Nicole Ekhomu, JCA

Shane Ritter, Plainfield South

26

Jamie Hopper, Romeoville

8.3

Lexi Marin, Romeoville

24

Free Throw %

Ray Greco, Downers North

23

Rebounds Per Game

Bethany Bachmann, Minooka

24

Kailey Foster, Joliet West

.810

Evan Hines, Niles West

21

Chavon Banks, Joliet Central

Jasmine Lumpkin, JCA

23

Nicole Ekhomu, JCA

.775

Johnny Kostelz, Plainfield Central

19

Jasmine Lumpkin, JCA

9.3

Jnaya Walker, JCA

20

Brooklyn Bachmann, Minooka

.770

Nick Novak, Plainfield East

18

Sarah Costello, Downers North

8.3

Peyton Winters, Downers North

20

Faith Heitman, Romeoville

.758

Aaron Jordan, Plainfield East

17

Chantell Mack, Joliet Central

8.0

Christina Ekhomu, JCA

20

Destiny Hollins, Lockport

.730

Gage Davis, Bolingbrook

16

Peyton Winters, Downers North

7.9

Chavon Banks, Joliet Central

20

Sam Fagenholz, Maine South

.720

Jake Smith, Minooka

14

Kelly Carnagio, Minooka

6.8

Giahanna Martorano, Resurrection

19

Jasmine Lumpkin, JCA

.720

Caleb deMarigny, Maine South

14

Kate Moriarty, Resurrection

6.8

Steals

Jacqui Eubanks, Plainfield South

.719

Andrew Palucki, Maine South

12

Hailey Schoenman, Maine South

6.7

Sarah Costello, Downers North

57

Kelly Kons, Maine South

.710

Mike Ruwoldt, Joliet West

11

Jenae Rowe, Joliet West

6.7

Jasmine Lumpkin, JCA

39

Naomi Mayes, Lockport

.700

Jojo Rios, Niles West

11

Valencia Chandler, Joliet West

6.6

Nicole Ekhomu, JCA

39

3-pointers

Corey Evers, Plainfield South

11

Jacqui Eubanks, Plainfield South

6.5

Jaida Green, Downers North

36

Jaida Green, Downers North

30

Sydney Arlis, Minooka

5.7

Bre Sobotka, Resurrection

33

Taylor Farrell, Resurrection

27

Kyla Creal, Lockport

5.4

Taylor Farrell, Resurrection

31

Erin Heide, Minooka

26

GIRLS BBALL Points Per Game

11.0


buglenewspapers.com/basketball

THE BUGLE JANUARY 16, 2014

17

Winters puts spring into DGN’s offense By Mike Sandrolini Sports Reporter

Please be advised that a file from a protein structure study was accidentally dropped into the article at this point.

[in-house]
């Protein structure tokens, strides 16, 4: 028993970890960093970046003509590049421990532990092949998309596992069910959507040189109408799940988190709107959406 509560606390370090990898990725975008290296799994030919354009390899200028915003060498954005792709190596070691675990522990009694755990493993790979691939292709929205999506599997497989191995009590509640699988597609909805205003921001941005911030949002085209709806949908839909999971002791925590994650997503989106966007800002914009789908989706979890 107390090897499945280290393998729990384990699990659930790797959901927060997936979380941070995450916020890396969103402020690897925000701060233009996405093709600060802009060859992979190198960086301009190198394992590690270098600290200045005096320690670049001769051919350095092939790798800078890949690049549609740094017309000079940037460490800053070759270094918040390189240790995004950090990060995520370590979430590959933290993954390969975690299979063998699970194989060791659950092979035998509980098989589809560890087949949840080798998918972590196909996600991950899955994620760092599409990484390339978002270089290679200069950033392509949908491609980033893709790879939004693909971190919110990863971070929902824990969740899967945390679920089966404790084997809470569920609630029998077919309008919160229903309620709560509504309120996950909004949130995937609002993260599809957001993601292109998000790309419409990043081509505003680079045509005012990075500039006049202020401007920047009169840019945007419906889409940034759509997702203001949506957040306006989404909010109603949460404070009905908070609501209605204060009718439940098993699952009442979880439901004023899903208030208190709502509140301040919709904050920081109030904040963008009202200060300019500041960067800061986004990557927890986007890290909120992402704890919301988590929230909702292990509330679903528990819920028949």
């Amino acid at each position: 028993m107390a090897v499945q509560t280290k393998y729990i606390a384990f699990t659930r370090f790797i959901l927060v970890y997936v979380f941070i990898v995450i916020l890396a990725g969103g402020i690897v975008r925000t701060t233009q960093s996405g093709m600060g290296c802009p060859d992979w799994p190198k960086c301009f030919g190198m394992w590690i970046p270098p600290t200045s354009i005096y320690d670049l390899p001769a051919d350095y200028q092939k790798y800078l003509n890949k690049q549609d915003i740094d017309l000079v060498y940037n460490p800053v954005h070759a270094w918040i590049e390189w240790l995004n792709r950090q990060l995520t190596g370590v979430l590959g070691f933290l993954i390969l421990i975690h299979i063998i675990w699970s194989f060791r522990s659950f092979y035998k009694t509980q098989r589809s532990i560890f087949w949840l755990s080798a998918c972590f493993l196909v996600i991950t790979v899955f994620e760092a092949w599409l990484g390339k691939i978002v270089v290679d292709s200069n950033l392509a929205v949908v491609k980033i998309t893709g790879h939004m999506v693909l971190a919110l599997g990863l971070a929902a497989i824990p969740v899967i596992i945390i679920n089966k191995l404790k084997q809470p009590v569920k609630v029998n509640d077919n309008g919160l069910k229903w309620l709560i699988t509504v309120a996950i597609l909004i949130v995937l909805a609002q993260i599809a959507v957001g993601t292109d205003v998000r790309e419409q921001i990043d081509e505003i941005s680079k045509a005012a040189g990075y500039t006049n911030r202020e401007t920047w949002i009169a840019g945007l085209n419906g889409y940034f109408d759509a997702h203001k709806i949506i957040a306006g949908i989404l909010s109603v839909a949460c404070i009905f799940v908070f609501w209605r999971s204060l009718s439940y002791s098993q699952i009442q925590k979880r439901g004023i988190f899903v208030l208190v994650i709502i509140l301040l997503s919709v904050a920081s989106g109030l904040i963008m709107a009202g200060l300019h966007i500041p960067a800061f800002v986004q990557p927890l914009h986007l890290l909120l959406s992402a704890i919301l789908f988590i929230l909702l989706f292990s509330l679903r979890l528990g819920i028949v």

Senior guard Sarah Costello and junior guard Jaida Green are considered the Trojans’ go-to players on offense, but if Peyton Winters continues to have games like she did Saturday night at York, she’ll make an already formidable Downers North team even more dangerous. Winters, the Trojans’ 6-2 forward, scored 16 of her gamehigh 20 points in the first half to lift Downers North past the Dukes, 54-41, in DGN’s first West Suburban Silver contest since Dec. 20. “We want to get her actively involved in our offense, absolutely,” said DGN head coach Stephan Bolt, whose team has won three in a row and 10 of its last 11. “When you can go inside to her, and have a presence in the lane like Peyton is doing now, it makes things a lot easier in the perimeter and I think the kids did a great job. It may have been our best job all year looking inside constantly throughout the game.” The Trojans were doing such a good job of getting the ball to Winters inside that the junior collected 12 points in the first quarter alone. “I thought it was a really good game for us as a team offensively, and I think when we have more of an insideoutside game it definitely helps us get better shots,” Winters said.“If I’m having a good game and they (teammates) feed me (inside) it works out well for us. If I’m not having a good game, then I can kick it out and they get shots.” Meanwhile, DGN stormed out to an 18-0 lead following a Lauren Porcelli layup, and the Dukes didn’t scored their first points until six minutes had elapsed in the period. The Trojans held a commanding 22-4 advantage at quarter’s end. “I think it was one of the